Menstruation. It’s the darkest part of the month for women. To obtain a greater understanding of why menstruation is so dreadful, we decided to reach out via social media to determine if there are any underlying behavioral patterns.
Thanks to Facebook advertising and the online software Survey Monkey, we were able to target our demographics and include 2,000 young women aged 18 to 29 from the United States.
There were two groups of 1,000 participants and two surveys in the study. In the first survey, group one was asked to list in a large text box the top three behavioral patterns that had the greatest impact on their menstruation cycle. In a separate survey, group two was asked to indicate which of the following factors impacted their menstrual cycle: work anxiety, smoking, exercise, caffeine, antidepressants, and antipsychotics.
After analyzing the data from the first group, it was determined that work-related anxiety, caffeine, and smoking were the three most influential factors on one’s menstruation. According to the results, a staggering 98 percent of participants cited workplace anxiety or stress as one of three factors that made menstruation worse.
78 percent of participants typed caffeine, followed by 69 percent who typed smoking cigarettes or tobacco. In addition, less than 15% of participants cited alcohol, marijuana use, and fatty food consumption as one of the three contributing factors.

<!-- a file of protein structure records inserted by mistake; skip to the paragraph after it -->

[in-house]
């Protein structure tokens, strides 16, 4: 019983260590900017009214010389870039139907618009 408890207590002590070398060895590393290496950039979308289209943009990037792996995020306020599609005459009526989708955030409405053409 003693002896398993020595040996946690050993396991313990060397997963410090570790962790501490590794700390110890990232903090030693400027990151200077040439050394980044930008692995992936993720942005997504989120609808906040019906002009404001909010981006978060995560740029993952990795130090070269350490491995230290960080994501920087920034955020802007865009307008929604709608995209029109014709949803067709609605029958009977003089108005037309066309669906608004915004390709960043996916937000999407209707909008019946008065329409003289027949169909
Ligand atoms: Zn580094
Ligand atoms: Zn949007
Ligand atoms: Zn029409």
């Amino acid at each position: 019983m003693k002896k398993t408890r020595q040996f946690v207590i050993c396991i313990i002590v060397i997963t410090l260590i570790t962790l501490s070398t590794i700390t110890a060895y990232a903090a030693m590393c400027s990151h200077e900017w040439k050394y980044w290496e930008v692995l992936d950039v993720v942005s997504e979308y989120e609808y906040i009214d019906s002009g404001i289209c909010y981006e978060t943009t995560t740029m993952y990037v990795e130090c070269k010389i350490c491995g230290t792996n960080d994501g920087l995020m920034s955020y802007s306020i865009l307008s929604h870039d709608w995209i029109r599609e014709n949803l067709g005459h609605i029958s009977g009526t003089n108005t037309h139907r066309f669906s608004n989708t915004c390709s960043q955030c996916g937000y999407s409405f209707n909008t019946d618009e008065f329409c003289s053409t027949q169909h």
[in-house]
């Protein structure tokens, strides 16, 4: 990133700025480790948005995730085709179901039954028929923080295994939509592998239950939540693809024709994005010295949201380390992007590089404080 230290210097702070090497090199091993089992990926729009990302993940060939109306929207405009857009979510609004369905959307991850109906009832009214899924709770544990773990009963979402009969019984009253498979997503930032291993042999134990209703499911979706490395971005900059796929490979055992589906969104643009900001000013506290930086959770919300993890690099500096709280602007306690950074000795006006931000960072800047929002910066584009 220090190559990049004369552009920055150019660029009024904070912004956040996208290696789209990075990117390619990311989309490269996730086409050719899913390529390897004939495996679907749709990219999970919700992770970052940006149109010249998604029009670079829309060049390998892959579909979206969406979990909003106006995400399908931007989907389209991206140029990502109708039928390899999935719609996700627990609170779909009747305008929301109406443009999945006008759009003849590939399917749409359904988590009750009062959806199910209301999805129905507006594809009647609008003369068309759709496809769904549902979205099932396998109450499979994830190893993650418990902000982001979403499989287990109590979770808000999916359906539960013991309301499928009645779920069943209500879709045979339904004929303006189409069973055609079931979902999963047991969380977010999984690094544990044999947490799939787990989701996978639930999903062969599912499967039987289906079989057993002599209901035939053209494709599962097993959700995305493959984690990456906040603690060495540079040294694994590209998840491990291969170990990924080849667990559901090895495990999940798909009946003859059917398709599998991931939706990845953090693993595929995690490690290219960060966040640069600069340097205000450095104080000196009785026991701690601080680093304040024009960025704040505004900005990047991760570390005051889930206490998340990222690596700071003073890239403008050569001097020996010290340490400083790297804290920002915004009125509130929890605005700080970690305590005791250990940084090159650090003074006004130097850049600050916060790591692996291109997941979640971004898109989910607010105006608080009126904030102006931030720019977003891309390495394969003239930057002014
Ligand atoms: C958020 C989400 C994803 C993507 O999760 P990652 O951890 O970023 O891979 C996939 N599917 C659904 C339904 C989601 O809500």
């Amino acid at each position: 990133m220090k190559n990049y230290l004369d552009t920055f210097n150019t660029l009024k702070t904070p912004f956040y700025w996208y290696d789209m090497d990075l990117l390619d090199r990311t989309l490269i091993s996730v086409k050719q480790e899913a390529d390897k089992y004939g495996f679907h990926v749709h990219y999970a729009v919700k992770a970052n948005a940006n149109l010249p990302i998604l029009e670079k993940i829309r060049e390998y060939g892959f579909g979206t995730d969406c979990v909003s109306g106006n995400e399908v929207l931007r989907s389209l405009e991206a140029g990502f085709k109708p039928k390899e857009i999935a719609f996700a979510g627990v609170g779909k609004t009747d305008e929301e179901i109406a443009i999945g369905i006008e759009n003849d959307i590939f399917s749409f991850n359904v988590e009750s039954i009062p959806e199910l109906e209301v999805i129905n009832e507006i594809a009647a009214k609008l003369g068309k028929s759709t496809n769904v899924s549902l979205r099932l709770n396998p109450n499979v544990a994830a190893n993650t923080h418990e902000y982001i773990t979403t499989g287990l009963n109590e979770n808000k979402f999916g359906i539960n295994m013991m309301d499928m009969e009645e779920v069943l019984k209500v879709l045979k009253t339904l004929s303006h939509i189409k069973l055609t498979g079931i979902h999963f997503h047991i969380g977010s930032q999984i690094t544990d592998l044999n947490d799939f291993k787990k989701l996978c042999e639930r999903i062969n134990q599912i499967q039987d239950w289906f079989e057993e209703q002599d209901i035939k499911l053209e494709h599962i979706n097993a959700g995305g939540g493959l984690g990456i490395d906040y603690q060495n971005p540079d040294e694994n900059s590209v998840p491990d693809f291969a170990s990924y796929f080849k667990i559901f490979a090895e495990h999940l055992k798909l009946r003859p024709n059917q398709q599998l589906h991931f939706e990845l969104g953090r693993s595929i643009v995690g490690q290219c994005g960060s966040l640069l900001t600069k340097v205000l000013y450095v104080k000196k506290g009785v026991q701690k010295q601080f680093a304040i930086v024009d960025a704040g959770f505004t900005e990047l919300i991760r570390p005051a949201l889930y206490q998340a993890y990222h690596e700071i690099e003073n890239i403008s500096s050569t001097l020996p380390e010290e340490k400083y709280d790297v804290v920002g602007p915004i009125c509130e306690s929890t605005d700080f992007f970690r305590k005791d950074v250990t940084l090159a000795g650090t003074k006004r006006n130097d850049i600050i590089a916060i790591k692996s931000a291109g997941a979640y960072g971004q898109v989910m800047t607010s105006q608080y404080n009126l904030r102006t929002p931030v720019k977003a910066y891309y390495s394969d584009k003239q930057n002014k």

When analyzing the second group of 1,000 participants, it was determined that work anxiety or stress, caffeine, smoking, physical activity, antidepressants, and antipsychotics had the greatest impact on their menstrual cycles.
Work Anxiety, Caffeine, & Smoking: Why?
Workplace stress can lead to excessive worry, anxiety, and even depression. If you disregard stressors, it can have a significant impact on your menstrual cycle. So learn to restrain your stress; don’t let it control you.
Caffeine, particularly in soft drinks, may exacerbate cramps and irritability. Additionally, it can make it difficult to sleep at night, frequently resulting in dreadful bouts of insomnia.
And lastly, smoking. It is one that many people overlook for a variety of reasons, But how does it affect menstruation? Smoking can alter the levels of estrogen, testosterone, and progesterone, as well as other hormones that play a critical part in the development of premenstrual syndrome. It also increases the likelihood that some individuals will combine smoking with alcohol, which is likely to make your period noticeably worse.